Last night, we learned that the league and its players union finally agreed to a new five-year collective bargaining agreement (CBA). Okay, “finally” is not a fair word to use considering a deal was reached prior to a strike taking place (there hasn’t been one for 22 years), but for much of the last week, the idea that “both sides are still very far apart” seemed to dominate national baseball writers’ headlines, so baseball fans everywhere are appreciative that a resolution was ultimately reached prior to the deadline. I could write about the new CBA, but others at SB Nation (among many others) already have that covered. Instead, I plan to touch on the potential trade partner match between the New York Mets and the St. Louis Cardinals.
In case you missed it, two days ago, Dave Cameron, the managing editor of FanGraphs, wrote a piece titled, “Let’s Fix the Mets Outfield.” On the surface, it didn’t look like a piece that would affect those interested in the Cardinals. It begins by discussing the outfield logjam created by the re-signing of Yoenis Cespedes. Then, Cameron quickly points out that though a physical logjam exists, an upgrade is possible (maybe even necessary?) at center field given the current one-dimensional, injury-plagued option for the position (Juan Lagares). And no, the returning Cespedes should not spend much (if any) time in center, and Curtis Granderson, who turns 36 in March, has not been a full-time center fielder since 2012.
This is where the match gets eerily similar. As fans of the Cardinals, we are all well aware of the “strange handling” of Randal Grichuk last season. Despite a terrific 2015 season (3.1 fWAR in 350 plate appearances), the 25-year-old Grichuk was demoted to Triple-A on two separate occasions (once in June/July and another time in August) in 2016. For the Mets, Michael Conforto, a 23-year-old outfielder who enjoyed his own success in 2015 (2.1 fWAR in 194 PAs), was handed Triple-A two demotions as well. Thus, could the two teams line up for a swap of their oddly-handled, yet still promising outfielders?
Now, we all know my opinion of Grichuk’s center field defense (if you don’t, all that is required is a quick Twitter search), but with 1,260.1 MLB innings at the position already under his belt, some teams may place not-insignificant value in knowing that he doesn’t routinely look foolish out there and that he is nowhere near the stage of physical decline (meaning improvement is possible). Even being “okay” at a position as important as center field can be valuable — especially given his positional peers — and the power his bat possesses — something wholly absent in Lagares — can begin to make up for any defensive inefficiencies.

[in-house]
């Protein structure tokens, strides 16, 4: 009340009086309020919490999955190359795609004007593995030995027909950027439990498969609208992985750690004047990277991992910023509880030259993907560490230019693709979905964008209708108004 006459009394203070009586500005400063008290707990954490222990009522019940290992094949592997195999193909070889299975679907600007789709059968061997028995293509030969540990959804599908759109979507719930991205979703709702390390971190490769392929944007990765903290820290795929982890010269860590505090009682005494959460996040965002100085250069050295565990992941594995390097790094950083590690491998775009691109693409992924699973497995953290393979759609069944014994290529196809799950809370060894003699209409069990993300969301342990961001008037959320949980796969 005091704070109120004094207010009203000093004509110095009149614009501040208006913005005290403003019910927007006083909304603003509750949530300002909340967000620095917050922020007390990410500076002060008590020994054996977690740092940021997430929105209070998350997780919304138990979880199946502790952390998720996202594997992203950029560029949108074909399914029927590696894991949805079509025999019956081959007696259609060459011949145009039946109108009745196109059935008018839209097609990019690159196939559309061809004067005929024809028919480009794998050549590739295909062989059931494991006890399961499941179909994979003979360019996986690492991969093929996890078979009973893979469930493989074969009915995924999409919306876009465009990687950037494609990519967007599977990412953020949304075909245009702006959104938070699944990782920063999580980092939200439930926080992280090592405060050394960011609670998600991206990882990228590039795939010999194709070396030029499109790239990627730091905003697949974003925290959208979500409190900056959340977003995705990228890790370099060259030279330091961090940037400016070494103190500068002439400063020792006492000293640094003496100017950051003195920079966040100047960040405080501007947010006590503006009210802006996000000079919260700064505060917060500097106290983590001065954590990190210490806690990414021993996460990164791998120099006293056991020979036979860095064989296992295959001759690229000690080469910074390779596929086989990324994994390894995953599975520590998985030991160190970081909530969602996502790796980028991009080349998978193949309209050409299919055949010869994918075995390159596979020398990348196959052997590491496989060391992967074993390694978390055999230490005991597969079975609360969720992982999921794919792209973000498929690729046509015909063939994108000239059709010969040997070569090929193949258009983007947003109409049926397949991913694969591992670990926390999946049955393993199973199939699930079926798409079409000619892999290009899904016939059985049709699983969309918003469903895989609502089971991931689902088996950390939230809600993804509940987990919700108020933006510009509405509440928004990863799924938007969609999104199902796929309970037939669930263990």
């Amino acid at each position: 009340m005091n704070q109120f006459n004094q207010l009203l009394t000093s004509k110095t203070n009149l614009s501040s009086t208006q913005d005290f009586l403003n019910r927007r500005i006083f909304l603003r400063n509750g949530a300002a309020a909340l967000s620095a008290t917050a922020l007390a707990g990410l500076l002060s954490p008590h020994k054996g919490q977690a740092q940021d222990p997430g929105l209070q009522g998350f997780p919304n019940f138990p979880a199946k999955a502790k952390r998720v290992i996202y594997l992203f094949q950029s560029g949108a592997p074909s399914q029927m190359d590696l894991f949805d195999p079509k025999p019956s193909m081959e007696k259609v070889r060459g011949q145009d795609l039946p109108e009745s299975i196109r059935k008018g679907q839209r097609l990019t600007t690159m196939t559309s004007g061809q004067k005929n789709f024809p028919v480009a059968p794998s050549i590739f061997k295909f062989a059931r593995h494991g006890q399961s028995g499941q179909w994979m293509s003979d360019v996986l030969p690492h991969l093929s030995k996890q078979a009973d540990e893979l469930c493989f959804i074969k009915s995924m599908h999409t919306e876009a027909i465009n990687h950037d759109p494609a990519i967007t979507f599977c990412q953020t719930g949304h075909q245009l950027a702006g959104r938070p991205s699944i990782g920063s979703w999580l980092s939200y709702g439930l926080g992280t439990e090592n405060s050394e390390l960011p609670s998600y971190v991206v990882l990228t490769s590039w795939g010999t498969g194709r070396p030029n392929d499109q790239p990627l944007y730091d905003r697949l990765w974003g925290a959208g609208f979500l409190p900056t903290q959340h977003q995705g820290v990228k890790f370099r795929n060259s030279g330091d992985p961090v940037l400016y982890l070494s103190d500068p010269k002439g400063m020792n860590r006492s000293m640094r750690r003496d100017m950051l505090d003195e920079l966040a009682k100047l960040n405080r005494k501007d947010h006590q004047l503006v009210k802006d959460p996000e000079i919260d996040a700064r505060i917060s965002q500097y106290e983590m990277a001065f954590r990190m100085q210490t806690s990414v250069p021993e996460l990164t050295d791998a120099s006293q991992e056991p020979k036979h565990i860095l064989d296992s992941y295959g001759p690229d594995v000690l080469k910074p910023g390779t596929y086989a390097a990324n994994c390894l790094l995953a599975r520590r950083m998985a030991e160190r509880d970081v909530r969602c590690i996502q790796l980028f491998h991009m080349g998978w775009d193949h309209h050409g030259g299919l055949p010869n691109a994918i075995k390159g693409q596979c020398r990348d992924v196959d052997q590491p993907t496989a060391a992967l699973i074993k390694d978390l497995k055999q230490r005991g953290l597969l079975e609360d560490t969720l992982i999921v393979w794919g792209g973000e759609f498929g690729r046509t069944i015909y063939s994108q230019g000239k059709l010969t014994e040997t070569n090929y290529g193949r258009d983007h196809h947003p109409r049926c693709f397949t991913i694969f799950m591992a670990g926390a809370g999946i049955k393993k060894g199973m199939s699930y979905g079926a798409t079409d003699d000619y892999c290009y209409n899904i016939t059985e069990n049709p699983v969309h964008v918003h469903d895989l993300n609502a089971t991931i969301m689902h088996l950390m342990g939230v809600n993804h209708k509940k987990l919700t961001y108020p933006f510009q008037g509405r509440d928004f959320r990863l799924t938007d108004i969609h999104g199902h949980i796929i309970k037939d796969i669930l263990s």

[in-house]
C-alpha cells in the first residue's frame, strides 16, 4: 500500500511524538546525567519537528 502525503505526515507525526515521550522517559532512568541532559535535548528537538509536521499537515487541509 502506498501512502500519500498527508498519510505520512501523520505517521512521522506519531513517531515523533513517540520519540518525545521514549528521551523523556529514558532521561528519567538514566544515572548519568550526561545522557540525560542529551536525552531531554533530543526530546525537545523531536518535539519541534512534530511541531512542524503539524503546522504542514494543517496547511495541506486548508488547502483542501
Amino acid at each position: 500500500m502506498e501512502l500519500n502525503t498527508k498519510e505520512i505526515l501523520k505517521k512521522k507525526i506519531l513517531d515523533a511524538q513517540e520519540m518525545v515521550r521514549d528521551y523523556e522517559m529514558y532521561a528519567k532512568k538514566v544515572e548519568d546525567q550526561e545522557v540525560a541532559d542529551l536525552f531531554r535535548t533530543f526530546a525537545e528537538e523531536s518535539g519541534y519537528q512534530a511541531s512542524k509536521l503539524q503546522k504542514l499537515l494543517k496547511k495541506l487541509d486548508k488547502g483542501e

As Cameron stated in his piece, if the Mets want to take advantage of Cespedes’ prime, upgrading center field is “probably an idea worth pursuing.” Grichuk, who is under team control until 2021, provides a noticeable upgrade over Lagares. Now, do the Mets necessarily want to deal Conforto in the process? According to MLB.com beat writer Anthony DiComo, that answer is a public no, but what else are they supposed to say given the negotiating hole they are already in when an inquiring general manager can simply bring up their handling of the 23-year-old last season?
Unless they believe Conforto can adequately transition to center field (a position in which he has played professional for a grand total of 89.0 innings), his playing time will be scattered in 2017. Or, if they want him still around for 2018 — when Granderson’s current contract expires — I certainly understand that line of thinking, but the opening in center field would still remain.
Now that I have done my best to pump Grichuk up as a potential center field upgrade for the Mets, you may be wondering why I am so interested in the Cardinals adding Conforto, a corner outfielder by trade. To make a long story short, Conforto projects to be a better hitter than Grichuk, all while providing above-average to plus corner outfield defense — something left field at Busch Stadium has not enjoyed in quite some time. Conforto, though his time in the minors before his 2015 promotion was very brief (589 PAs), was a significantly better hitter than Grichuk at each level. What helps with the projection models even further is Conforto’s more promising strikeout and walk rates.
Trading away the projected 2017 center field starter for a starting left fielder may seem counter-intuitive, but at the end-of-season press conference, general manager John Mozeliak made it clear that upgrading center field was one of the team’s offseason priorities. When you read between the lines of Mo’s comments — a task we’ve all become quite familiar with as Cardinal fans — you can conclude that the team plans to look at center field options, with the intention of moving Grichuk over to left, as Stephen Piscotty is rooted in right.
Thus, if you believe Conforto is a better overall option in left field than Grichuk (an opinion I very strongly share), the speculated trade in this post (I understand the Cardinals would likely have to throw in a pitching prospect as well) should not have even the slightest effect on the team’s original offseason plan of upgrading center field. They can reach out to Dexter Fowler, even though I have already taken a negative stance on that option. Admittedly, with Conforto in left, I’d begin to soften my stance against the addition of Fowler. Or they can contact a potential stop-gap option in Carlos Gomez, who could fill the void while Harrison Bader goes through his final grooming stages with the Memphis Redbirds.
Bottom line, it is December 1st, winter meetings commence in three days, and the hot stove may finally begin to see some real life. A trade between the Cardinals and Mets just may be a good start for both teams as they mount their respective chases of the defending World Series Champion Cubs.